[t]he Committee considers that torture is practised systematically when it is apparent that the torture cases reported have not occurred fortuitously in a particular place or at a particular time, but are seen to be habitual, widespread and deliberate in at least a considerable part of the territory of the country in question. Torture may in fact be of a systematic character without resulting from the direct intention of a Government. It may be the consequence of factors which the Government has difficulty in controlling, and its existence may indicate a discrepancy between policy as determined by the central Government and its implementation by the local administration. Inadequate legislation which in practice allows room for the use of torture may also add to the systematic nature of this practice (General Assembly Report on the CAT Addendum, 1993, para 39).

17  In the case of the CPED, the standard is set forth in the treaty which requires that a State Party be seriously violating the provisions of the Convention and that enforced disappearance be practiced on a widespread or systematic basis in the territory under the jurisdiction of a State Party (Arts 33 and 34). Both can lead to a decision of conducting an inquiry. It should be noted that the CPED's Article 5 provides that the widespread or systematic practice of enforced disappearance constitutes a crime against humanity as defined in applicable international law and shall attract the consequences provided for under such applicable international law.

18  All the other governing texts require an inquiry procedure to be decided on the grounds of information regarding grave or systematic violations of the rights protected in the given text (Art 8 (1) OP-CEDAW; Art 6 (1) OP-CRPD; Art 11 (2) IESCR-OP; Art 13 (1) OP-CRC-IC).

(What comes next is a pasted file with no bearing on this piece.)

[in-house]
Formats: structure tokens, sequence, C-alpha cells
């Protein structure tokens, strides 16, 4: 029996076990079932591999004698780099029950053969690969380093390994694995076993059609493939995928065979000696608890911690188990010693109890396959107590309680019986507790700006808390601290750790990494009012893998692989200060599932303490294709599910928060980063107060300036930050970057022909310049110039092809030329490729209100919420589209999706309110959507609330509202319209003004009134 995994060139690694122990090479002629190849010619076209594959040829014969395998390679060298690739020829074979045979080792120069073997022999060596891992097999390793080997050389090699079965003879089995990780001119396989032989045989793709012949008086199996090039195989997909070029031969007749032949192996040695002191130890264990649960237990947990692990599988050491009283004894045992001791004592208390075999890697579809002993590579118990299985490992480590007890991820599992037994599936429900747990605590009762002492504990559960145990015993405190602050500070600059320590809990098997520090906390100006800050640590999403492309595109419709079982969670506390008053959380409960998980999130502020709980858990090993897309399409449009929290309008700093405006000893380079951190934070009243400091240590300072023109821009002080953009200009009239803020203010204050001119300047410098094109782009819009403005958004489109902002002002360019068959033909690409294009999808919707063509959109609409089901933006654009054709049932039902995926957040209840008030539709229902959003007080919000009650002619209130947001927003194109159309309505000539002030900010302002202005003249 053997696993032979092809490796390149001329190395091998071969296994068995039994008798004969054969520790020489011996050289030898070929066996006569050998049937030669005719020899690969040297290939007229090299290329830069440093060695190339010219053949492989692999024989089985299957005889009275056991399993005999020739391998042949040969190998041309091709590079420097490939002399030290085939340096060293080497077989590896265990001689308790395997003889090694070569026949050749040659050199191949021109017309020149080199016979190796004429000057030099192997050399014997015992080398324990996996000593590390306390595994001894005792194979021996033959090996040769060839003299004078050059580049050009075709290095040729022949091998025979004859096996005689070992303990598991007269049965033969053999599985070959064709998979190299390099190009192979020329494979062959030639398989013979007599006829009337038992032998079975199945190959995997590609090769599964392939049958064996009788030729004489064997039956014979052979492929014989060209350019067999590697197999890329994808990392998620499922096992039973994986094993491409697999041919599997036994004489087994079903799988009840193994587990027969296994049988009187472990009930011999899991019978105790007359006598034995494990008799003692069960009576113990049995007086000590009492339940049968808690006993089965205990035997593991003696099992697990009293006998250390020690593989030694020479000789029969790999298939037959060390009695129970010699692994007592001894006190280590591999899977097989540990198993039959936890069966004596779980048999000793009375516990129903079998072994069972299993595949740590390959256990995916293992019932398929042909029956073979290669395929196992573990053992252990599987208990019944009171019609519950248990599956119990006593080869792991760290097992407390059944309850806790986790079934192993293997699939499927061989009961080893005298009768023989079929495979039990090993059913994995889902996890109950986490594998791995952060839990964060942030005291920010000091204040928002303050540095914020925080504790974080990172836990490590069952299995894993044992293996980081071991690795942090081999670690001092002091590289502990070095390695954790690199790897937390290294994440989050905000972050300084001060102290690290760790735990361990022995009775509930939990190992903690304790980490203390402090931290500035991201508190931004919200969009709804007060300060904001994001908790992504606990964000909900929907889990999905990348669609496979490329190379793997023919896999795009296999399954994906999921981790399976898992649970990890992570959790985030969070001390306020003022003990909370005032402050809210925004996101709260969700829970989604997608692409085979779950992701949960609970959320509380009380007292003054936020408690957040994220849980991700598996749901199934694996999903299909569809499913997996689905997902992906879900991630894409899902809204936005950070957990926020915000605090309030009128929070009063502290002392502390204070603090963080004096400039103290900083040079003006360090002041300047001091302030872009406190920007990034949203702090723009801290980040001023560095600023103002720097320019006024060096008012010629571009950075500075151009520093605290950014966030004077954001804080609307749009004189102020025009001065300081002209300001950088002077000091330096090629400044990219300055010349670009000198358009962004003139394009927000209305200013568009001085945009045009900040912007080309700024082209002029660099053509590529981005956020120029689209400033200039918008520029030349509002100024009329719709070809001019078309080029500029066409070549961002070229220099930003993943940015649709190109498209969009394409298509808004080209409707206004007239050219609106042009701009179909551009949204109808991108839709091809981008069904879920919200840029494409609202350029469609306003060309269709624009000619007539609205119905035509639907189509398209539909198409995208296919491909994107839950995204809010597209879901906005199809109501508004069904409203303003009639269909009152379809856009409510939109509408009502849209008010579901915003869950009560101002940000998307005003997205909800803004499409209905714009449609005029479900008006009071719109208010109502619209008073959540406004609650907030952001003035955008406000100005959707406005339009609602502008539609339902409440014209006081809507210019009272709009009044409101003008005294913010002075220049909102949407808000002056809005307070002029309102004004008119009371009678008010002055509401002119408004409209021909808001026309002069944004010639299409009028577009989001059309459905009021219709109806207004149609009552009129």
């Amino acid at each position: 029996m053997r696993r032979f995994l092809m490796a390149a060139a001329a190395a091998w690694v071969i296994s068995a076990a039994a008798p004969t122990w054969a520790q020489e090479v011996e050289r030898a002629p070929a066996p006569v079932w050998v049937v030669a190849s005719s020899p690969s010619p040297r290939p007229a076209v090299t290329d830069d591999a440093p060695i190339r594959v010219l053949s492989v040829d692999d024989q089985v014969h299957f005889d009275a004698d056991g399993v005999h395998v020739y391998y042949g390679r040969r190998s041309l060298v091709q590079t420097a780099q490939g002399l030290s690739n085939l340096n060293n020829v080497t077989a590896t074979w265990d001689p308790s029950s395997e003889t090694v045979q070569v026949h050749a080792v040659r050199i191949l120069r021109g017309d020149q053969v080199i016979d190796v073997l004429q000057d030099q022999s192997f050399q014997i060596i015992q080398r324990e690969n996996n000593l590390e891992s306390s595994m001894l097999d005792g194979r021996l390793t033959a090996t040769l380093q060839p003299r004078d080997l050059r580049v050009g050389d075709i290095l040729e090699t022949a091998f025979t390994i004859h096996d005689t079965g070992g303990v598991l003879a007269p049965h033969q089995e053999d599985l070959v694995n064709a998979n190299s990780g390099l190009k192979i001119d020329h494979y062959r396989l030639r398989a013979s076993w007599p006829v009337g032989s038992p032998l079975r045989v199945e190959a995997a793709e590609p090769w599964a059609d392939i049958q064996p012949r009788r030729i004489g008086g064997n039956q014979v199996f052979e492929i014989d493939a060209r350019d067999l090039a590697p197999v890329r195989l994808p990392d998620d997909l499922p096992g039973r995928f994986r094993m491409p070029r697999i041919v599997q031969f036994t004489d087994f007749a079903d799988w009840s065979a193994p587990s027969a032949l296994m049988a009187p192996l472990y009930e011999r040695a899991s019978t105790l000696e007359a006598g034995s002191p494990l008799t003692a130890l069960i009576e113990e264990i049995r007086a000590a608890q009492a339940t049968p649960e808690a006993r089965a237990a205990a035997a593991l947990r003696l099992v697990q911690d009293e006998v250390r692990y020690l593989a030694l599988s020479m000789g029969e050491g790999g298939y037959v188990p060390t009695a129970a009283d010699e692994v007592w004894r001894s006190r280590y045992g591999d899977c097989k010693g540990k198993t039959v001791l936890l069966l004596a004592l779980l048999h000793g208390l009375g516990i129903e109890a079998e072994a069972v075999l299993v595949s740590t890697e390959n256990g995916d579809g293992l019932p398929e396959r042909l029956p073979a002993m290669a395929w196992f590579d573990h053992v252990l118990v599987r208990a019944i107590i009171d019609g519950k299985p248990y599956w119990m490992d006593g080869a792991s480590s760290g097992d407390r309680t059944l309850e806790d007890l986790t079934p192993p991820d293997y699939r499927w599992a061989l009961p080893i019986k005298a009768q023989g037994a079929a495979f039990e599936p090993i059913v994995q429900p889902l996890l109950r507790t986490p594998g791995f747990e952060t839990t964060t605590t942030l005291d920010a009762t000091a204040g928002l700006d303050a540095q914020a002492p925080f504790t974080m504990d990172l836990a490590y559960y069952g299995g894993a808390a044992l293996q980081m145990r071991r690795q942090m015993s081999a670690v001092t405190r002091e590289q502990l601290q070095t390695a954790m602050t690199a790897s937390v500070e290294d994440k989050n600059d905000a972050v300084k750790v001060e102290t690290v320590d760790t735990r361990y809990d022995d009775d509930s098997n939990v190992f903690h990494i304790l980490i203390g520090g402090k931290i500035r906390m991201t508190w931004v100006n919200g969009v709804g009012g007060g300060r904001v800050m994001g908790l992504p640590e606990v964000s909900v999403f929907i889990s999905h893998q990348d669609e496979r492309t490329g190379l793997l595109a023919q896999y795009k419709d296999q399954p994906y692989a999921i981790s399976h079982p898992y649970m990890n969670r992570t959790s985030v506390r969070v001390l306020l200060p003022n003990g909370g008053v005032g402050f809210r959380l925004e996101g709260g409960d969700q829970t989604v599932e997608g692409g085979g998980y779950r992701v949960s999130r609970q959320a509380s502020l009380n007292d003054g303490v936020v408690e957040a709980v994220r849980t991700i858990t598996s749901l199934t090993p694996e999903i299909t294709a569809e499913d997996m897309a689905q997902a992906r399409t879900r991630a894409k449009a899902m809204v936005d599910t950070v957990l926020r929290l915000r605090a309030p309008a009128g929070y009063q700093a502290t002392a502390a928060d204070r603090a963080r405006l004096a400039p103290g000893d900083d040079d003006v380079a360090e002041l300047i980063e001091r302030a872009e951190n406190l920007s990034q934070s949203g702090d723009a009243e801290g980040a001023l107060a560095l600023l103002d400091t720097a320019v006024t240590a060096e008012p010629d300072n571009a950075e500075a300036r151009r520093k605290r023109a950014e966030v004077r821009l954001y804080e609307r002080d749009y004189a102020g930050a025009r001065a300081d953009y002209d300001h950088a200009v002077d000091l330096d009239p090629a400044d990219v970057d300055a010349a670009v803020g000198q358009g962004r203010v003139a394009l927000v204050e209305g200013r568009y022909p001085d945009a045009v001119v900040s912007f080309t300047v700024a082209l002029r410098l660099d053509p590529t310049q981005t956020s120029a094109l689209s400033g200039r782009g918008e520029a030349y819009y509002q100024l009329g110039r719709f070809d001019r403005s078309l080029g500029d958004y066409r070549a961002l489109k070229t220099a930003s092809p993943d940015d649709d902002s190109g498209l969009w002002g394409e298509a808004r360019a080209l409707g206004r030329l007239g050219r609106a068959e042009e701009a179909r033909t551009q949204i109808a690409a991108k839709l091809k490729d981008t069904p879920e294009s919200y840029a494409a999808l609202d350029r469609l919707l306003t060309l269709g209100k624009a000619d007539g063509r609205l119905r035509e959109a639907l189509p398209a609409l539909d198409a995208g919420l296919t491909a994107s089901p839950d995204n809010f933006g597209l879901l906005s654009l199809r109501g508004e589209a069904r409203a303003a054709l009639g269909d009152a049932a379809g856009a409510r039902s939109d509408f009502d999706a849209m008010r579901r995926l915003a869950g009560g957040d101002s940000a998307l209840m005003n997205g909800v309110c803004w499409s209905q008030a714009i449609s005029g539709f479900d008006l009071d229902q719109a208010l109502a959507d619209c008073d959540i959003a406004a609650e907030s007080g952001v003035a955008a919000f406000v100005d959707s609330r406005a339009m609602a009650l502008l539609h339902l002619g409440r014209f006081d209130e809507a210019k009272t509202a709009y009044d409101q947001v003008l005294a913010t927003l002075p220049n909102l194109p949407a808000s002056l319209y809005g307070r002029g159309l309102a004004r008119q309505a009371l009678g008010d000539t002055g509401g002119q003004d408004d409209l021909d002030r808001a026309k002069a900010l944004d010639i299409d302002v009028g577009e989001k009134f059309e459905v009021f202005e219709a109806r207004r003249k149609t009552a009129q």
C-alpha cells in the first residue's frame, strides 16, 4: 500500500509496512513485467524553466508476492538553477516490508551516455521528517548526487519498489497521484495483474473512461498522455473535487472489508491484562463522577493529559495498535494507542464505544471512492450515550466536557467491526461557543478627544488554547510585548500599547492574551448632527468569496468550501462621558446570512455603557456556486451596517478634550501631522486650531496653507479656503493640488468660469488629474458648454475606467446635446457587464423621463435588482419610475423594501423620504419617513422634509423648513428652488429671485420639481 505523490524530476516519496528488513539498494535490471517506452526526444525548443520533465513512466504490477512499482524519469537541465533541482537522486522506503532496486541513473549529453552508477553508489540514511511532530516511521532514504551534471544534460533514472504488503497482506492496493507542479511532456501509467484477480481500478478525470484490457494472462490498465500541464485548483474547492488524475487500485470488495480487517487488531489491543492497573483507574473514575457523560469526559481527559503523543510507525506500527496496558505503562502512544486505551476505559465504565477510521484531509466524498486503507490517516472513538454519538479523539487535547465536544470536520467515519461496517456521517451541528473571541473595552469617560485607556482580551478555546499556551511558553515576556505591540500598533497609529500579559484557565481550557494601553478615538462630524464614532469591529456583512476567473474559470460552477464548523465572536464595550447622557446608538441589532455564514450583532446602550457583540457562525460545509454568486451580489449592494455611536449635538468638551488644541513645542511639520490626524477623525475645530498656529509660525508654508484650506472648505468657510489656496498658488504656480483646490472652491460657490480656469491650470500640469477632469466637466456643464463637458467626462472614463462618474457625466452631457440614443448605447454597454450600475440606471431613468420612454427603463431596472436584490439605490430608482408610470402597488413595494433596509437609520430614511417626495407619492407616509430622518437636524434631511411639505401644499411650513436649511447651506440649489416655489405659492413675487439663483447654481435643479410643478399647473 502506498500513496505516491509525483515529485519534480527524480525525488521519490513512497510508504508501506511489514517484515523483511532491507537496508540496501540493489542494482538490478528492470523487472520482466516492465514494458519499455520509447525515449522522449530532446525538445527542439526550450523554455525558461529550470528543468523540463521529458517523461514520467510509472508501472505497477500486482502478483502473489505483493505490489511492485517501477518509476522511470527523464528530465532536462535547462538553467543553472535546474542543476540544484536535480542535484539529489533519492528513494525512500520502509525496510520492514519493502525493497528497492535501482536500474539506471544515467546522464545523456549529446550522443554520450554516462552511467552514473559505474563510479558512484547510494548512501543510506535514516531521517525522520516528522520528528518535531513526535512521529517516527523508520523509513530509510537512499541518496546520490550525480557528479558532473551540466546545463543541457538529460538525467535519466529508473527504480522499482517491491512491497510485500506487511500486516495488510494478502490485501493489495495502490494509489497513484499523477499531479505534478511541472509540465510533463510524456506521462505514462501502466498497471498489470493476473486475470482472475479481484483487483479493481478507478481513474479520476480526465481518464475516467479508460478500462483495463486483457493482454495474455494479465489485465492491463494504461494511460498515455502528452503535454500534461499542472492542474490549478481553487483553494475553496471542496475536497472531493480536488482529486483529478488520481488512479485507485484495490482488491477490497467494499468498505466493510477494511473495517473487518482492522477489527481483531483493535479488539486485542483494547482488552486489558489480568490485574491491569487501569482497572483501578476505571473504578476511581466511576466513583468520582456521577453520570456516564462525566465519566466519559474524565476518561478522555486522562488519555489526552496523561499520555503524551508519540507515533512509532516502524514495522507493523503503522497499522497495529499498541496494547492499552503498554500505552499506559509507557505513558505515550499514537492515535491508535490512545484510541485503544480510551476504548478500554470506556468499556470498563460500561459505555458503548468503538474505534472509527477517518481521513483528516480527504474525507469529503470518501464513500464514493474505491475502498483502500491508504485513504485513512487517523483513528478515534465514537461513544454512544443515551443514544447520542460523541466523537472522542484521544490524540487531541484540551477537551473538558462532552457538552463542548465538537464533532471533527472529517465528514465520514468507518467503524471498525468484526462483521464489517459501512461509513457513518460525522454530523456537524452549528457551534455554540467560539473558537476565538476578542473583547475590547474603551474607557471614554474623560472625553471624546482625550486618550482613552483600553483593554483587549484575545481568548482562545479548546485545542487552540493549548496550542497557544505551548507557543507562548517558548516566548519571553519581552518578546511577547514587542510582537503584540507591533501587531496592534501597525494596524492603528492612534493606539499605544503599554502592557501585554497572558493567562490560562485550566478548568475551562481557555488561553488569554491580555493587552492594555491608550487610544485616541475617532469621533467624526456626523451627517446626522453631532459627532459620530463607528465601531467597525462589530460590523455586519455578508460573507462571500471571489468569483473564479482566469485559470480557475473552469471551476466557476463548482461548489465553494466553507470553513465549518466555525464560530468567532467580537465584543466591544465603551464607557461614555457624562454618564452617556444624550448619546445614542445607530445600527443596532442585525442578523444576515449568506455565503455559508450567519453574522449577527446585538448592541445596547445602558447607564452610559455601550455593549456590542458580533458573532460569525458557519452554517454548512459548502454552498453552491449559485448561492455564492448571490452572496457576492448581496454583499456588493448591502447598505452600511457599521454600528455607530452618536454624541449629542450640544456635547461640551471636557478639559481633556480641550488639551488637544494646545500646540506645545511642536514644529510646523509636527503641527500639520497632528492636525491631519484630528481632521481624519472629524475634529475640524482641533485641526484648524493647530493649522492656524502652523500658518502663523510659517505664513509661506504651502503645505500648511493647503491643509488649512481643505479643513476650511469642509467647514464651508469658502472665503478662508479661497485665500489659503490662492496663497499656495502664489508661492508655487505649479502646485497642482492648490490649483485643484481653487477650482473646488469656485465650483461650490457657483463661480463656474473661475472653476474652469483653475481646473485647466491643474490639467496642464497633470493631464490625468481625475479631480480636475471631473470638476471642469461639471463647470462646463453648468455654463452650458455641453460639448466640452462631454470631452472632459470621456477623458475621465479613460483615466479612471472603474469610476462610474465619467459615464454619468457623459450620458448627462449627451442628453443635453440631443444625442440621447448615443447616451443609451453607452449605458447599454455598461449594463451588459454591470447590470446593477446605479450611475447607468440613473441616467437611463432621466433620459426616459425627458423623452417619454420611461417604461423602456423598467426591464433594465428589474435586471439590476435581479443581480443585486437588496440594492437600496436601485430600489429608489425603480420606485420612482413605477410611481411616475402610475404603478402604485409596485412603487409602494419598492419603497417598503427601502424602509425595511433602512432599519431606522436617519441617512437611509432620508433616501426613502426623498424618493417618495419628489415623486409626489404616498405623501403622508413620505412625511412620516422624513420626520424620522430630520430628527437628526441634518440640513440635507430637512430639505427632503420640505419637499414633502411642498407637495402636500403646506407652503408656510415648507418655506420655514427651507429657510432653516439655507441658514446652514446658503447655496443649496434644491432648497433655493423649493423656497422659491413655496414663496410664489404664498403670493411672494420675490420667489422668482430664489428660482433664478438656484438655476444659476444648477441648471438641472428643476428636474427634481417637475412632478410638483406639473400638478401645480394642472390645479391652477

19  The CEDAW has to assess whether the received information reveals grave or systematic violations of the protected rights. It considers that the findings of the Committee regarding the gravity of the violations must take into account, notably, the scale, prevalence, nature, and impact of the violations found (Report of the Inquiry concerning the United Kingdom of Great Britain and Northern Ireland, 2018, para 79; Report of the Inquiry concerning Canada, 2015, para 213).

20  Regarding the term systematic, CEDAW considers that it refers to the organized nature of the acts leading to the violations and the improbability of their random occurrence. In this sense, the Committee has stressed that a ‘systematic denial of equal rights for women can take place either deliberately, namely with the State Party’s intent of committing those acts or as a result of discriminatory laws or policies, with or without such purpose’ (Report of the Inquiry concerning the United Kingdom of Great Britain and Northern Ireland, 2018, para 80).

21  The CPD has not set a standard of what it considers to be grave or systematic violations. The Committee usually makes a detailed description of the violations examined in the inquiry and then concludes that the findings made in the inquiry are or are not grave and systematic violations as established in Article 6 Optional Protocol (Inquiry concerning Spain, 2018, para. 80; Inquiry concerning the United Kingdom of Great Britain and Northern Ireland, 2017, para. 113).

22  As of 30 June 2018, neither CED nor CESCR or CRC have conducted any inquiry procedure. Different reasons may explain this situation: the rather short time the mechanism has been available for the different areas, the need to raise awareness in the given areas, the reluctance of States to accept the mechanism and the visits, also the need for more resources.

2.  Competence Ratione Temporis

23  A general rule establishes that unless otherwise provided, human rights treaties apply to facts occurred from the day of the entry into force of the relevant instrument with respect to a given State (Art 28 Vienna Convention on the Law of Treaties).

24  OP-CRC-IC establishes the competence of the Committee solely in respect of violations by the State Party of any of the rights set forth in the Convention and/or the first two Optional Protocols thereto occurring after the entry into force of the present Protocol for the given State (Art 20 (1) OP-CRC-IC). In fact it stresses the general rule.